Big Brother’s Aaryn: depressed, not racist, confronting bigotry, wants to travel, looking for a job in TV

It’s been just over a month since Aaryn Gries left the Big Brother bubble and discovered how the world felt about her words and actions and Aaryn says she is a changed person.

In an interview with the San Antonio Express-News, Aaryn said she wants “to travel around the world, experience different cultures,” but that’s not a ploy to be on The Amazing Race. Instead, she actually wants to “become more well-rounded. … I’ve clearly been living in a bubble, and I need to change that,” she said. That includes stopping others from saying offensive things: “I’m doing everything I can to change my actions and those of people around me. When I hear anyone talking like that, I correct them immediately,” she said.

That sounds great, but may also sound coached, and perhaps for good reason: She has Los Angeles-based publicists who “are putting together a hosting reel for possible TV jobs,” the paper reported, adding that Aaryn “also mentioned two interviews lined up for November: for a role in a miniseries and a small part in a feature film.”

But she doesn’t care that she was fired from her modeling job because of the things she said on the Big Brother live feeds: “I’m just a college student. Modeling was just something I did on the side.”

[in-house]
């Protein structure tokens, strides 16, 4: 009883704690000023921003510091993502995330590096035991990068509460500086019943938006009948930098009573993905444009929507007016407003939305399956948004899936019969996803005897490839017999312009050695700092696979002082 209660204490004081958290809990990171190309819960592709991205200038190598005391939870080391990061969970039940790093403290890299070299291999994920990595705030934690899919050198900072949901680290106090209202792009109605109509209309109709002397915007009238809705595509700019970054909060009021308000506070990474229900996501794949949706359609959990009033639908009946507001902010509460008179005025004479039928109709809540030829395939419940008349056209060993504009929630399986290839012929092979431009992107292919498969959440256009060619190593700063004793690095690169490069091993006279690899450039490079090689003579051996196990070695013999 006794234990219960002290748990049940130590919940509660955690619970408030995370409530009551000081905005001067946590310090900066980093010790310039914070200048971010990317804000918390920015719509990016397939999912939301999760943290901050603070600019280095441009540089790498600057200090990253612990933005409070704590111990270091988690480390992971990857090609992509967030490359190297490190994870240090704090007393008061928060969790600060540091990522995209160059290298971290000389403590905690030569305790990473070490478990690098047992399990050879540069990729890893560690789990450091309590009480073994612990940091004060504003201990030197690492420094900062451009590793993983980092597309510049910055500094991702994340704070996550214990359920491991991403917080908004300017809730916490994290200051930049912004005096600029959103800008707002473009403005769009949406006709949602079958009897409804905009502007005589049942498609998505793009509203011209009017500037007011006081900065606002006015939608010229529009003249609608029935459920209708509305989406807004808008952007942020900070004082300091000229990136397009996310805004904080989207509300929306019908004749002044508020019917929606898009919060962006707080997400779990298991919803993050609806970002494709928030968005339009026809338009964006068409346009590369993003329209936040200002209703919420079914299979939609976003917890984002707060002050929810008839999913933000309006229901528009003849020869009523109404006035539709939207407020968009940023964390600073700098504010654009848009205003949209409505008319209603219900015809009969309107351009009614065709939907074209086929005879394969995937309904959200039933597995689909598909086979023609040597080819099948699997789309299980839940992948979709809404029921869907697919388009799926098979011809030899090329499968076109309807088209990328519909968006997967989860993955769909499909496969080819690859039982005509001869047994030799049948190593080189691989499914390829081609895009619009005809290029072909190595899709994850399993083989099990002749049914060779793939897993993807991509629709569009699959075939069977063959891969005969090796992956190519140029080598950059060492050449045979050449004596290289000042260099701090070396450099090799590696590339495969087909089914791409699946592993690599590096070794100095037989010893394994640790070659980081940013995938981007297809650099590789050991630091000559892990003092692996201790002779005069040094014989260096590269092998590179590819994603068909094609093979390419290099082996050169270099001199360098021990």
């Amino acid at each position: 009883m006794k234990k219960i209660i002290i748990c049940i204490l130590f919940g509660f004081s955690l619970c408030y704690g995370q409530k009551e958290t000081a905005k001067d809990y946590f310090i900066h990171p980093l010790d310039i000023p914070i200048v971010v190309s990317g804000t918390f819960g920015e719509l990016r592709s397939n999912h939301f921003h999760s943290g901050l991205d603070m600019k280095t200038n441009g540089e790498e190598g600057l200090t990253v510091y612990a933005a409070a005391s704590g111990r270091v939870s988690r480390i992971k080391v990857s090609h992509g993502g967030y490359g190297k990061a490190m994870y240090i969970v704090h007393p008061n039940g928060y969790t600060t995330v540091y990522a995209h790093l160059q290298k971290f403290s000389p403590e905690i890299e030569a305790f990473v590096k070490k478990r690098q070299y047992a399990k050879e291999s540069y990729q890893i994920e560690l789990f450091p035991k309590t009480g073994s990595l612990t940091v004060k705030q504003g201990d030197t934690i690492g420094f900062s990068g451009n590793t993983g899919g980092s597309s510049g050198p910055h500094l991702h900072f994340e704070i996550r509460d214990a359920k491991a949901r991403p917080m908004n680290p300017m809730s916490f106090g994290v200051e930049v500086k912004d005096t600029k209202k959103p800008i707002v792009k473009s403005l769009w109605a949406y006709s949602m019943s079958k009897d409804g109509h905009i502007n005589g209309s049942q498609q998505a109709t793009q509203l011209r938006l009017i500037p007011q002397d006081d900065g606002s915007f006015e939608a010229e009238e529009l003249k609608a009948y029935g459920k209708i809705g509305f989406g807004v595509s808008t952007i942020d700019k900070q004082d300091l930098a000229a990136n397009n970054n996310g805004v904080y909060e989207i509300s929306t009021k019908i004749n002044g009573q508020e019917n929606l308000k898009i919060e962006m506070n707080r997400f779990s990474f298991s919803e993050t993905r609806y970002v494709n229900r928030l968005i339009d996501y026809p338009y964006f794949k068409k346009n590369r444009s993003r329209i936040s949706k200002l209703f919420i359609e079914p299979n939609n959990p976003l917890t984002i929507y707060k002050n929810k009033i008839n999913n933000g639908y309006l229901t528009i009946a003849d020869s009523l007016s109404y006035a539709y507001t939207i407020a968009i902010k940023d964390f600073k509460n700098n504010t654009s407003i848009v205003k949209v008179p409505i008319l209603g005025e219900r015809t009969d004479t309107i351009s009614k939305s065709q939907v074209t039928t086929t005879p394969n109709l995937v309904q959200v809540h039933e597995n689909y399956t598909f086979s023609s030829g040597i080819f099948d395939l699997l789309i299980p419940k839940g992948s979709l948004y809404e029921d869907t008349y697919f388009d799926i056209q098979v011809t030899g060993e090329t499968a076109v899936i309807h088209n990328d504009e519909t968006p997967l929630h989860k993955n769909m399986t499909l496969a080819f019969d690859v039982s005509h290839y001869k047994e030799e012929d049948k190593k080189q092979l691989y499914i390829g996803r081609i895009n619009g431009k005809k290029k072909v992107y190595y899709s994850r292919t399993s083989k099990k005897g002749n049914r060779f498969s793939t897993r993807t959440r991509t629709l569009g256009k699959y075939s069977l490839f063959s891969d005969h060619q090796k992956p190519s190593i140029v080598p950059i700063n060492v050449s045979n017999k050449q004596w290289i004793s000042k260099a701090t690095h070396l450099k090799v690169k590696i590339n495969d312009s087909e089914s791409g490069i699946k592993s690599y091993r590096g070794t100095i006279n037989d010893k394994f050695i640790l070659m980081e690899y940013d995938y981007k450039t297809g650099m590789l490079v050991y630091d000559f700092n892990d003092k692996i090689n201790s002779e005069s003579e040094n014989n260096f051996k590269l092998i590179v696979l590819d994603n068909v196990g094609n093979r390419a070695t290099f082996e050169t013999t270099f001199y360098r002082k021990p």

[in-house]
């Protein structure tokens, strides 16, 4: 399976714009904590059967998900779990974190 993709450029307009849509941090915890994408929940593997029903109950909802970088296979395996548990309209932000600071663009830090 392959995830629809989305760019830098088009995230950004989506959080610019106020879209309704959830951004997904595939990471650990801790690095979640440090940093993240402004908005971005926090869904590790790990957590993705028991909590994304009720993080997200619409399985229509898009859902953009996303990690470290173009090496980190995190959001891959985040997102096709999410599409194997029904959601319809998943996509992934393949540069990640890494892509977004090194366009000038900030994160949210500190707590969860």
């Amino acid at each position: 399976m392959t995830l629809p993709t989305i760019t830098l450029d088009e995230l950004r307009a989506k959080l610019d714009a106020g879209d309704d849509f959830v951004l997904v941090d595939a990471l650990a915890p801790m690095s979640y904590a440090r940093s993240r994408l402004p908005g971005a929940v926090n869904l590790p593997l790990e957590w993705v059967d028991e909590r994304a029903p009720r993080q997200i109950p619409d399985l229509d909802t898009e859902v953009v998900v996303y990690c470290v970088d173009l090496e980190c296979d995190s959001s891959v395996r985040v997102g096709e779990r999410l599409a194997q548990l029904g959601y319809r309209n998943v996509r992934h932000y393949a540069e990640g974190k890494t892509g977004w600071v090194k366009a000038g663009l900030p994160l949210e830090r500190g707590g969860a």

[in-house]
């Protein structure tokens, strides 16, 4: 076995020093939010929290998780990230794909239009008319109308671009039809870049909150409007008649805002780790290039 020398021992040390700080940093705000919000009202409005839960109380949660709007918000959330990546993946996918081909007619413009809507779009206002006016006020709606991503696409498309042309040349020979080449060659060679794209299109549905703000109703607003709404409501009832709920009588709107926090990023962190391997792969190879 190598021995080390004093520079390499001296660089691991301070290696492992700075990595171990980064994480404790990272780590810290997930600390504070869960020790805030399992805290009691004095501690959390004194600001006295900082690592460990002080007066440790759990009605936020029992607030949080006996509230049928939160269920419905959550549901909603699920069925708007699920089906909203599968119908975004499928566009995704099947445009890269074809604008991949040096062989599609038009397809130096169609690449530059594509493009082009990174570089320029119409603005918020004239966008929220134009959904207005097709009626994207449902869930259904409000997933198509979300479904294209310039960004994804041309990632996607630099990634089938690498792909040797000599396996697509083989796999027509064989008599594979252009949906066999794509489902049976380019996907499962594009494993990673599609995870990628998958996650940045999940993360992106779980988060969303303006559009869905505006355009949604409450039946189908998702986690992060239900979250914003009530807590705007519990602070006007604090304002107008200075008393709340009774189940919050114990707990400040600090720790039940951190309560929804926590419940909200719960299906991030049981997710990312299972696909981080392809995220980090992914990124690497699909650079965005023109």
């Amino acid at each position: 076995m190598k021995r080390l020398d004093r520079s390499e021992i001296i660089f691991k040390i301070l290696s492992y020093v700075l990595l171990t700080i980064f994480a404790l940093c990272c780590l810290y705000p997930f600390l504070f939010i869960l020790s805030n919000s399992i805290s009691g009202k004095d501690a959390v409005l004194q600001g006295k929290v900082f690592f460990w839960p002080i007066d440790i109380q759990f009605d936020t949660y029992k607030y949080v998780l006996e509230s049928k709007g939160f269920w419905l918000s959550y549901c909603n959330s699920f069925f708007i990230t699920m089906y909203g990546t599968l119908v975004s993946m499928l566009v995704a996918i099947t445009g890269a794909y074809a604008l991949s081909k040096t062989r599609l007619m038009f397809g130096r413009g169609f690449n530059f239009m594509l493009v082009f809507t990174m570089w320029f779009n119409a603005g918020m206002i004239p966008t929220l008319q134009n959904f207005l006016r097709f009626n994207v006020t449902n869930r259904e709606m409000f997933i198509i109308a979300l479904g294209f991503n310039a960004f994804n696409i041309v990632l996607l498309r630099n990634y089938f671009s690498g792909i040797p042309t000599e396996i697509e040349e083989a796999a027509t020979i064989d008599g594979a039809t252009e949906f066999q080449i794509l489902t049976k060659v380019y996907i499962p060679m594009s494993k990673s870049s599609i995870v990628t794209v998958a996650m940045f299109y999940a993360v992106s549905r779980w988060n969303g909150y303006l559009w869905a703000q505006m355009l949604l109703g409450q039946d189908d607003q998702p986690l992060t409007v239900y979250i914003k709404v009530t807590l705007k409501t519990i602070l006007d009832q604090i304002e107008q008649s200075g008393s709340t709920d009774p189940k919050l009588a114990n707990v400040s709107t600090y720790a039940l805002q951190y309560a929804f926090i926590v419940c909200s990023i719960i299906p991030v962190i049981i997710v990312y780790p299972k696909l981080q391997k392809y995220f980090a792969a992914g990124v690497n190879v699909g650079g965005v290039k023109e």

Other things she said: “I’ve been in and out of depression since the whole thing happened. … I’m not a racist in any way, but I know I said things that were insensitive and mean.” When people have recognized her, she said, “No one said anything negative.”

Finally, after Julie Chen interviewed her–a well-deserved confrontation that still managed to be quintessential CBS because Julie Chen and the producers/network let all the other cast members off the hook for the terrible things they said–Aaryn said, “It was really hard for me because I don’t have any hate in my heart for any specific race or sexuality. It’s really difficult to defend yourself — especially when you said things that were horrible.”


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about the writer

Andy Dehnart is a journalist who has covered reality television for more than 15 years and created reality blurred in 2000. A member of the Television Critics Association, his writing and criticism about television, culture, and media has appeared on NPR and in Playboy, Buzzfeed, and many other publications. Andy, 37, also directs the journalism program at Stetson University in Florida, where he teaches creative nonfiction and journalism. He has an M.F.A. in nonfiction writing and literature from Bennington College. More about reality blurred and Andy.